An event unfolded recently at the Lincoln Memorial that captured the attention of the news and social media. Various videos of the event depict a Caucasian high school boy wearing a MAGA hat standing nose-to-nose with a Native American elder who was drumming and chanting an American Indian Movement song.
In short time, news outlets and the Twitterverse exploded with interpretations as to the meaning of this highly charged event. These interpretations spanned the full spectrum of political stances. On one hand, the elder was seen as a victim of unabashed white privilege; on the other hand, the boy was viewed as the innocent who was in the wrong place at the wrong time.
That this event could elicit the widest possible array of interpretations is not surprising. Several commentators have explained this as an example of the Rorschach test. For instance, in an NBC News opinion piece, freelance writer Noah Berlatsky said this “moment has become something of a political Rorschach test that also raises thorny questions about the way various perspectives become amplified and even weaponized on social media.”
Zack Beauchamp writing for VOX believes that the “videos are kind of Rorschach test, showing each side seeing what it wants to in a way that’s more revealing about their own worldviews than the actual incident.”
I am not a political commentator, but I am a psychologist. So when I saw the term “Rorschach test” my psychological antennae started to twitch. In the early 1920s, psychologist Hermann Rorschach wrote his dissertation in which he described developing the world’s first projective test of personality. The test items were ambiguous shapes formed by dripping ink on a sheet of paper. What could be more random than an inkblot?
Yet despite the lack of any obvious figures or objects, Rorschach found that his patients could readily tell stories about the inkblots. Moreover, the stories he recorded would differ across patients. For example, his patients might variously interpret an inkblot as either “two persons,” a “dog” or an “elephant.”
Repressed motives and memories may find symbolic expression during our waking moments or even our nightly dreams.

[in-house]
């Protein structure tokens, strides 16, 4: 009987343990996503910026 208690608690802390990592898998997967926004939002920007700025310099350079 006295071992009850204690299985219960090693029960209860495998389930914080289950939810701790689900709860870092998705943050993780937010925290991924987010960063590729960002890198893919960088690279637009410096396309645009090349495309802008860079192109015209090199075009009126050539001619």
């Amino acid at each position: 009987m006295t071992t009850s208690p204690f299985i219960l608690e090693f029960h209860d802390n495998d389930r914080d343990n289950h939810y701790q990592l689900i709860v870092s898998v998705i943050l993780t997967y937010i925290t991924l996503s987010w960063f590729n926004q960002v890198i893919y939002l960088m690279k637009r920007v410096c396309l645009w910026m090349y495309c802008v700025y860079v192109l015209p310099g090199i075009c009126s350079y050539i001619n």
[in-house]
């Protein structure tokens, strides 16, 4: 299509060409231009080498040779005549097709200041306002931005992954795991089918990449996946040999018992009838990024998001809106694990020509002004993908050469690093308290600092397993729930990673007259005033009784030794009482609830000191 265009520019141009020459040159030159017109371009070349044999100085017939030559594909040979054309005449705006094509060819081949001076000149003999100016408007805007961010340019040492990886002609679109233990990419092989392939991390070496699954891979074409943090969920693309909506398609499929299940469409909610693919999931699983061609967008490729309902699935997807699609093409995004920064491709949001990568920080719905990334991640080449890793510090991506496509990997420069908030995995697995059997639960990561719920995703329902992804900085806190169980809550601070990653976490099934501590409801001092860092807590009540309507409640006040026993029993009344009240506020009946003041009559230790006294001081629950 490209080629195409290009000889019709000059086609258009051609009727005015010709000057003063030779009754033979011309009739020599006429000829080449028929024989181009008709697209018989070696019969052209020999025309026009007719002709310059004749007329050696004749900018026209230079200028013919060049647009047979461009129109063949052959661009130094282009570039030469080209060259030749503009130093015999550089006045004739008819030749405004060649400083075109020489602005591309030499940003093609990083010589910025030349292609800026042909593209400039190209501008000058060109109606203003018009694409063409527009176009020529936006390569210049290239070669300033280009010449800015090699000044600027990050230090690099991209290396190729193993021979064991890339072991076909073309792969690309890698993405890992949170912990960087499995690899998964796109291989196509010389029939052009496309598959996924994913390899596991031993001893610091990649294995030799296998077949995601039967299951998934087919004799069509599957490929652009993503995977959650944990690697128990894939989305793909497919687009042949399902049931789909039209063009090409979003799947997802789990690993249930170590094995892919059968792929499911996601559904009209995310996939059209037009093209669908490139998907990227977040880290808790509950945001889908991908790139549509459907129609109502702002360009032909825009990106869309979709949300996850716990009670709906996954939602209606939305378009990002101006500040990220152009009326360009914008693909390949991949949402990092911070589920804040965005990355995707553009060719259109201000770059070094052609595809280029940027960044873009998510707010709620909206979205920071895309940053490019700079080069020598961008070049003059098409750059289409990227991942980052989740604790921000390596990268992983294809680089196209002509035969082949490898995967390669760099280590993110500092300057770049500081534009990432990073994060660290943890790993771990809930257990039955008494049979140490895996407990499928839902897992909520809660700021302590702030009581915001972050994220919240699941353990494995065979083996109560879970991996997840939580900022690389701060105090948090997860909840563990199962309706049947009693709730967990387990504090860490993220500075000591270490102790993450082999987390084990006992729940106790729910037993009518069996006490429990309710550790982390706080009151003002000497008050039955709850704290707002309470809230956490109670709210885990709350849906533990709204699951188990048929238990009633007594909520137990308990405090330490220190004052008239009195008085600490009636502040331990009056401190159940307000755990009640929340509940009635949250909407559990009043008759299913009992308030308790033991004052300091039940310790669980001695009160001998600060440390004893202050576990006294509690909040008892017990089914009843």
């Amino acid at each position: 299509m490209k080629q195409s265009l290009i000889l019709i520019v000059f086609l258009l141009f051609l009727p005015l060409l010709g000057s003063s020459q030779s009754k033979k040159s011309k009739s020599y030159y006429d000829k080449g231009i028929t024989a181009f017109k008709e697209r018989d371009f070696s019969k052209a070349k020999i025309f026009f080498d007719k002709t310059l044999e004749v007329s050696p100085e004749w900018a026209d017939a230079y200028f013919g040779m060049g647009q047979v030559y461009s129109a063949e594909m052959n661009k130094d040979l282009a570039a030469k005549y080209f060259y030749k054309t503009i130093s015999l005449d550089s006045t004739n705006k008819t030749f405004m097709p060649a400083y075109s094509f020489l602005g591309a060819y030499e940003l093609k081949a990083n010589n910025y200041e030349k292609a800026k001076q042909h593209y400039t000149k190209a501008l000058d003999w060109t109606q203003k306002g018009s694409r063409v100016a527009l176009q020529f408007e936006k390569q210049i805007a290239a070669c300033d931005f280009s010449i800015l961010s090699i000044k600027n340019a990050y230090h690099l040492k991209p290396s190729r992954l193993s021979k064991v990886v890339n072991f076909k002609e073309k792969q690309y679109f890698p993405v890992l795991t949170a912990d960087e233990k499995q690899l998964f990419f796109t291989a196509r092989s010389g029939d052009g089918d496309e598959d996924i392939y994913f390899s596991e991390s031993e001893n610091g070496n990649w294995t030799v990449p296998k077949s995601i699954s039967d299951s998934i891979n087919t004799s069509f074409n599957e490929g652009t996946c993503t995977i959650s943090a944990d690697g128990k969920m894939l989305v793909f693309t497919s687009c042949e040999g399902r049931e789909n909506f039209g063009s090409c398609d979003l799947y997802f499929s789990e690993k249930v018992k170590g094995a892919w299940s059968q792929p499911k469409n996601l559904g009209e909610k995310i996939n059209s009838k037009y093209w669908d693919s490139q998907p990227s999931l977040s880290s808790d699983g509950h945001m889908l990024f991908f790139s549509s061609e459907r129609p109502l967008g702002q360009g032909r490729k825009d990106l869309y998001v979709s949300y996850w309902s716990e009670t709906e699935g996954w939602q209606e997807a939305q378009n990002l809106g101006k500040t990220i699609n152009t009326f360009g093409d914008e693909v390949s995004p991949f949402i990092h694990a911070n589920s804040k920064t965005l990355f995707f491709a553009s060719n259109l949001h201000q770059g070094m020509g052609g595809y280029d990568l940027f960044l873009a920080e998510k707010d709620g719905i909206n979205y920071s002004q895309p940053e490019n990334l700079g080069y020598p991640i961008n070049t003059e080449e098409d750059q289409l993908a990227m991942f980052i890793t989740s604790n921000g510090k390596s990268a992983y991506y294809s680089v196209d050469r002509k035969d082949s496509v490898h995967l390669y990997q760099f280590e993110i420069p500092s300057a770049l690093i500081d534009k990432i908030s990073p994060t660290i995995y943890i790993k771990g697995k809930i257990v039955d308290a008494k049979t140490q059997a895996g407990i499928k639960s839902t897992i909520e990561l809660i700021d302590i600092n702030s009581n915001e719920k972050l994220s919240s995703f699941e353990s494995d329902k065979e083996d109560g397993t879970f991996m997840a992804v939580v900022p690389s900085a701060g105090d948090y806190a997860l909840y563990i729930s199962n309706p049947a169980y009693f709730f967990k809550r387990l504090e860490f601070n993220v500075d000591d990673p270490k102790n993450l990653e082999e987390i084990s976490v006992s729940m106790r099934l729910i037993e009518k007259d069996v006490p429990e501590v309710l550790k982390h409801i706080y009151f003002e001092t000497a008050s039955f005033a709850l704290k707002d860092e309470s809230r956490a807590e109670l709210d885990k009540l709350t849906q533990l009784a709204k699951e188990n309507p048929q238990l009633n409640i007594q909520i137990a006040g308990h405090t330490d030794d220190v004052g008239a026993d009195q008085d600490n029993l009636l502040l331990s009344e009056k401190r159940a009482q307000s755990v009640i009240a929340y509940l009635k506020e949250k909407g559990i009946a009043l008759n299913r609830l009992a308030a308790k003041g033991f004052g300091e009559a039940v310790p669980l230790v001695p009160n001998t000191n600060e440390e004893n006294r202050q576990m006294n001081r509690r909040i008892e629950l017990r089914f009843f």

How is it possible that people can impose meaning on an otherwise meaningless shape? For psychoanalysts the explanation lies in the defense mechanism known as “projection” (hence the term projective test). This refers to the process whereby elements of the unconscious are symbolically transferred to external subjects such as an object or person.
Accordingly, repressed motives and memories may find symbolic expression during our waking moments or even our nightly dreams. Our capacity to engage in projection gives rise to the common experience of seeing animal shapes in cloud formations or seeing constellations in the starry skies.
Carl Gustav Jung took this one step further. In 1959, he published the monograph “Flying Saucers: A Modern Myth of Things Seen in the Skies.” He wrote this essay largely in response to the outbreak of UFO sightings that first began with reports from Roswell, New Mexico, in 1947.
For Jung, flying saucers are mandalas (circular shapes) that are archetypal projections of one’s search for life’s meaning and personal closure. Remember, Americans living in the immediate post-World War II era were psychically scared by the deaths of millions of people, the nascent atomic age, and the threat of a cold war with the Soviet Union.
In this troubling environment it became increasingly imperative for Americans to search for life’s meaning as they tried to find their place in this new world order. The result was that people started to project their unconscious motives unto objects in the skies.
A quote from Jung’s 1959 treatise is both relevant and prescient when considered in the context of current events such as the recent Lincoln Memorial video: “In the threatening situation of the world today, when people are beginning to see that everything is at stake, the projection-creating fantasy soars beyond the realm of earthly organizations and powers into the heavens…”
For Jung, the skies had became an enormous ink blot onto which spilled the angst of a troubled society.
Consequently, we can understand that the myriad interpretations of the MAGA hat event are propelled by the dynamic unconscious of the viewing public. While the video doesn’t depict random shapes like an inkblot, it does present the viewer with an ambiguous image involving two strangers experiencing a strange relationship.
This ambiguity provides our unconscious the opportunity to give meaning and interpretation to something that is unknown to us.
So what do you see when you view the video? The answer may have more to do with you than you realize.
Alvin Wang resumed his role as a professor in the University of Central Florida’s Department of Psychology this year after serving 11 years as dean of the Burnett Honors College. He can be reached at Alvin.Wang@ucf.edu.
The UCF Forum is a weekly series of opinion columns presented by UCF Communications & Marketing. A new column is posted each Wednesday at http://today.ucf.edu and then broadcast between 7:50 and 8 a.m. Sunday on WUCF-FM (89.9). The columns are the opinions of the writers, who serve on the UCF Forum panel of faculty members, staffers and students for a year.